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Young women are flocking to significant landmarks from the Warring States period, and college girls are buying up samurai-themed products. Sales of historical books are up, and there have been efforts to revive the publication of paperbacks on warlords. Behind this craze is the surge in "reki-jo" or "history girls." But why now?
On weekends, Jidai Shobo, a bookstore specializing in historical books in Tokyo's Chiyoda Ward, is packed with groups of young women. Most of the shop's customers were men when it first opened in February 2006, but by last year, half were women, of which around 90 percent are in their 20s and 30s.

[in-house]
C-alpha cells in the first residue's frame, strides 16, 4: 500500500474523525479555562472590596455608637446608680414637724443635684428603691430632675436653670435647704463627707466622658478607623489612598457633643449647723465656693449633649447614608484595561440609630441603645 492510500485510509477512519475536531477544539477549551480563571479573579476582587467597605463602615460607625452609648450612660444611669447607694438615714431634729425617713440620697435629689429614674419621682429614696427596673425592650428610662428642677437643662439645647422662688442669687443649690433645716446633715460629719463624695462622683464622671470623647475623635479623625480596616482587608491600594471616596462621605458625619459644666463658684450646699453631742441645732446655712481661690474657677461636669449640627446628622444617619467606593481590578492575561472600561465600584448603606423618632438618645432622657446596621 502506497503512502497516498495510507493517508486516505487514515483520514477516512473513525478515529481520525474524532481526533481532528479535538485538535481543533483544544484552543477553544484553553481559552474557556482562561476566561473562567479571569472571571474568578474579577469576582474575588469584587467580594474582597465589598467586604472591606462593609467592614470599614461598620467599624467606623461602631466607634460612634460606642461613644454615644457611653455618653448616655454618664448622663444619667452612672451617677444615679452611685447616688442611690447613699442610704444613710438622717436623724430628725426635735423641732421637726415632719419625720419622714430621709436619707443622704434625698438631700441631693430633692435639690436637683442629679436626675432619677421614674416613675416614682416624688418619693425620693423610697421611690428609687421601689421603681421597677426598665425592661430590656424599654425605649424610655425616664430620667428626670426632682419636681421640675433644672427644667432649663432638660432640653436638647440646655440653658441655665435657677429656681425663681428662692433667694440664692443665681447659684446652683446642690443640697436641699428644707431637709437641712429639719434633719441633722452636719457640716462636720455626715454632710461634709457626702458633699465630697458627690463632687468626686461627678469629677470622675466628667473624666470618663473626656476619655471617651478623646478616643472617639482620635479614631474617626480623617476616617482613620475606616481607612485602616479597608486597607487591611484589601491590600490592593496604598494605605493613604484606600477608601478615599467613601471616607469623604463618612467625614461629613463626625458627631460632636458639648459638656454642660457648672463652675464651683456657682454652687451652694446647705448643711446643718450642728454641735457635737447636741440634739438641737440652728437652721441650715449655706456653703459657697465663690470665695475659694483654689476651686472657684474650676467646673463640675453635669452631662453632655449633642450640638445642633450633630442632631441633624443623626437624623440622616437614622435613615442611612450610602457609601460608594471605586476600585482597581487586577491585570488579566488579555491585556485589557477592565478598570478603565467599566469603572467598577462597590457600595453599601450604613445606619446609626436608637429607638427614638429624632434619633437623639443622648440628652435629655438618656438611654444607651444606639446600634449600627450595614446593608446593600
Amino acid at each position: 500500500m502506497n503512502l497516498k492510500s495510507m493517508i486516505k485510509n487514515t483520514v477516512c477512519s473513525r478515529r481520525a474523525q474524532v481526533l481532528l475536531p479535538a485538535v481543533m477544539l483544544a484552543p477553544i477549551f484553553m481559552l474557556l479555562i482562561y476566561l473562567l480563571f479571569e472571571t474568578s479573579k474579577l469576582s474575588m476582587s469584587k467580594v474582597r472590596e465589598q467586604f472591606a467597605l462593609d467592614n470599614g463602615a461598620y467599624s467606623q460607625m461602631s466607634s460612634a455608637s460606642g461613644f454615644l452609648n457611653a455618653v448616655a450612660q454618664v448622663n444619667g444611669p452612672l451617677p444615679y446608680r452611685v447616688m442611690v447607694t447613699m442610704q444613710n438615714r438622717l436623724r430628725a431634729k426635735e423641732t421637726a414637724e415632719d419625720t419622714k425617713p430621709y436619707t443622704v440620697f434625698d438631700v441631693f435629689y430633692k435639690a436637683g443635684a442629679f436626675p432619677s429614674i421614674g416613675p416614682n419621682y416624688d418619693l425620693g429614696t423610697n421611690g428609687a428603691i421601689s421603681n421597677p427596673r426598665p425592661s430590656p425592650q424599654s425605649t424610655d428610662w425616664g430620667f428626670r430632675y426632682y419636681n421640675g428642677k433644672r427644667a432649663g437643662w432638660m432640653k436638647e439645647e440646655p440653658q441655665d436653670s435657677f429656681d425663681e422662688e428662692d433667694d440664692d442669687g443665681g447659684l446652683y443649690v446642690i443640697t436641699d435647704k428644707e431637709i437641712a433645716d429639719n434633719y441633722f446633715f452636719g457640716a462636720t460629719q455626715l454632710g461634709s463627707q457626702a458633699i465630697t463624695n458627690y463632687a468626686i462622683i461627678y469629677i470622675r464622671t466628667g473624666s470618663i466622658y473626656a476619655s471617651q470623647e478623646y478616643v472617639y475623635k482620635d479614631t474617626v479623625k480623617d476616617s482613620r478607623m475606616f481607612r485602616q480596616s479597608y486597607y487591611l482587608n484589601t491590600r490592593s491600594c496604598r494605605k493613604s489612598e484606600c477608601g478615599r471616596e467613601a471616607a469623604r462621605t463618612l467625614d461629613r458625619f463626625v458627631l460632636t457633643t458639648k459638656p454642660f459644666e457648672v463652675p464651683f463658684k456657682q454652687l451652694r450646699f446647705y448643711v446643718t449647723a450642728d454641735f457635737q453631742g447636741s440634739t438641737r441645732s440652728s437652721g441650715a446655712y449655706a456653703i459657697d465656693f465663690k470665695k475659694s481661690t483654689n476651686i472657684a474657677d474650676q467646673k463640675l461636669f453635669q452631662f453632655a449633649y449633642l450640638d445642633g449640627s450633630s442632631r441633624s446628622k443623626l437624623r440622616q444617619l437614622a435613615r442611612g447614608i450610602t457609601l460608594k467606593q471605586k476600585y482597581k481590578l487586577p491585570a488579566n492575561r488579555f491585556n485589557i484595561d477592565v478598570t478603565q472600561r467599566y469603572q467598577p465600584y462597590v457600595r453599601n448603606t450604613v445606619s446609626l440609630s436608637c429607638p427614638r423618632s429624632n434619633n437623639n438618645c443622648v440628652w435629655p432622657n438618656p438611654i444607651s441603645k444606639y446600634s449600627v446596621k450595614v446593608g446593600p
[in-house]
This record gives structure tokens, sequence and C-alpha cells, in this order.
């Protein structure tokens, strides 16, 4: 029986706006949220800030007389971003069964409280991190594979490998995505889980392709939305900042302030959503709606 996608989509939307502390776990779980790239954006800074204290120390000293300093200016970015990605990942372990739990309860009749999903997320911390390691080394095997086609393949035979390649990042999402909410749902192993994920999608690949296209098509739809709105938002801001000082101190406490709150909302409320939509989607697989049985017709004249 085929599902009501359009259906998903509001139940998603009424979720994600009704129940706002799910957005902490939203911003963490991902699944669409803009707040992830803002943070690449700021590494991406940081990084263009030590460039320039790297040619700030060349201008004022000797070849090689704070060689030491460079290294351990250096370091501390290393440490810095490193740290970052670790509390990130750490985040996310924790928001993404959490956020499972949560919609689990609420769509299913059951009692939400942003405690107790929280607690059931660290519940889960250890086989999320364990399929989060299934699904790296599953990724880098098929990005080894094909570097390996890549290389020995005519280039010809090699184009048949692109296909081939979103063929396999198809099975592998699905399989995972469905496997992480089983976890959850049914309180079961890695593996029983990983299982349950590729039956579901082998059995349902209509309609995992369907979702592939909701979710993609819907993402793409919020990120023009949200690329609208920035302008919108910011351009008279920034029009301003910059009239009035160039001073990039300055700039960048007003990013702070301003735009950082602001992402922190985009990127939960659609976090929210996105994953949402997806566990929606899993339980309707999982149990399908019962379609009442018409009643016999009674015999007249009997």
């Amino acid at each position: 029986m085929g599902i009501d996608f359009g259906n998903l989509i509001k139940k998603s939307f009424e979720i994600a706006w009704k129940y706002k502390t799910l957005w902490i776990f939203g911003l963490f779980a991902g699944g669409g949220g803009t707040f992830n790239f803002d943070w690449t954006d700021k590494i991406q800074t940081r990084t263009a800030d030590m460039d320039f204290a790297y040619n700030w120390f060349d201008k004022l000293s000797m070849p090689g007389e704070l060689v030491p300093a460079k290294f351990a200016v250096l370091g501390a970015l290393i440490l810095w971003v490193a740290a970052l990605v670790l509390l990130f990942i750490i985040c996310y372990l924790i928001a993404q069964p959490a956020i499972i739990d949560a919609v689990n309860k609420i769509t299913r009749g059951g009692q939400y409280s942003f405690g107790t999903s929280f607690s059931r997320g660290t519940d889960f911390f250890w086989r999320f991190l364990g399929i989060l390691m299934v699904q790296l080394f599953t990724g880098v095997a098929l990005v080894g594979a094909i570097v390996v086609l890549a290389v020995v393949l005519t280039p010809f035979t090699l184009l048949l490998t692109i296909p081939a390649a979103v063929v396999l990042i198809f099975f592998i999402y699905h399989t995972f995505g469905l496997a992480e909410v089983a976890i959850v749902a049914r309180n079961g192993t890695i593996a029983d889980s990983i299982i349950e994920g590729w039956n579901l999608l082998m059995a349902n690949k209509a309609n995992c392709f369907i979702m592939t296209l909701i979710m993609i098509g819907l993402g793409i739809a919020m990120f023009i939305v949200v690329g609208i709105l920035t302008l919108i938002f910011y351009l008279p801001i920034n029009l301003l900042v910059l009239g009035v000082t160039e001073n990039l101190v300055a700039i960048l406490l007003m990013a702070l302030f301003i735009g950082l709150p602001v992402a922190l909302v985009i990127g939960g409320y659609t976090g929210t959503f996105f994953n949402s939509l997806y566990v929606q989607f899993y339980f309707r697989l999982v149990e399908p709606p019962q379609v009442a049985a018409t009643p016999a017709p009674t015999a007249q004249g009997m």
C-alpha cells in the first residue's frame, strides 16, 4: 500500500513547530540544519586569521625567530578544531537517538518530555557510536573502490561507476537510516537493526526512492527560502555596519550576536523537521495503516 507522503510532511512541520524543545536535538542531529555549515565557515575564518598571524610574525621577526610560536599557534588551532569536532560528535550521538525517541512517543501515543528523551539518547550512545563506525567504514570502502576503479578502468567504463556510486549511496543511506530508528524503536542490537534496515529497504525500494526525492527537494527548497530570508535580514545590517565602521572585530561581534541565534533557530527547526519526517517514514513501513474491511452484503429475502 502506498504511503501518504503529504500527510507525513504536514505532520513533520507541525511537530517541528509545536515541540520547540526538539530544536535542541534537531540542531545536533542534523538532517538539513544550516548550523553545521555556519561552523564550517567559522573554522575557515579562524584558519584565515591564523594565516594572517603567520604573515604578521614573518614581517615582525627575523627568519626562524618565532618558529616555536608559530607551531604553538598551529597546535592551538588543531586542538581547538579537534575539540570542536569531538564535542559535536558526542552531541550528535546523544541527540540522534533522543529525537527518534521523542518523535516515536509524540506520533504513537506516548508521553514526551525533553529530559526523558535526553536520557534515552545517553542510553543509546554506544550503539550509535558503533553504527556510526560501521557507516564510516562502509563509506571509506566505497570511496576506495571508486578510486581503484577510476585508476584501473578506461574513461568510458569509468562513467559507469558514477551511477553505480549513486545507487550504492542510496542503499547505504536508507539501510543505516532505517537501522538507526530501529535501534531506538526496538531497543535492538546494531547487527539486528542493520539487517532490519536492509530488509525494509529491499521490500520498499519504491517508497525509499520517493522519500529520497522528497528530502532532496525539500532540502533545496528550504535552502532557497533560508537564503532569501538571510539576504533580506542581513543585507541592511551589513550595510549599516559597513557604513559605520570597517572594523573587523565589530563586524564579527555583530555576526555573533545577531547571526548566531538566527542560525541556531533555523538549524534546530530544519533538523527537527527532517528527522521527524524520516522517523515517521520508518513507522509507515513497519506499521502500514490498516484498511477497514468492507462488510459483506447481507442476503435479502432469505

Stationery and mobile phone accessories with family crests of feudal lords line the shelves, with figurines of Sanada Yukimura, the most popular of the warlords, and others also for sale. "I like Kato Kiyomasa," says customer Izumi Sekine, 34, of a warlord who served the shogun Tokugawa Ieyasu. "There's an almost picture-perfect masculinity about him."
In August 2008, the Kojuro Plaza opened in the city of Shiroishi in Miyagi Prefecture, home of Katakura Kojuro, a senior retainer of the 17th century warlord Date Masamune. Sales of Kojuro-related goods subsequently exceeded 100,000 yen on some days. Visitors to Shiroishi Castle during the week-long holiday in May jumped to 135 percent compared to the previous year, and most recent visitors have been young women, according to city officials. The tourist center in Ueda, Sanada Yukimura's hometown in Nagano Prefecture, has also enjoyed a jump in sales.
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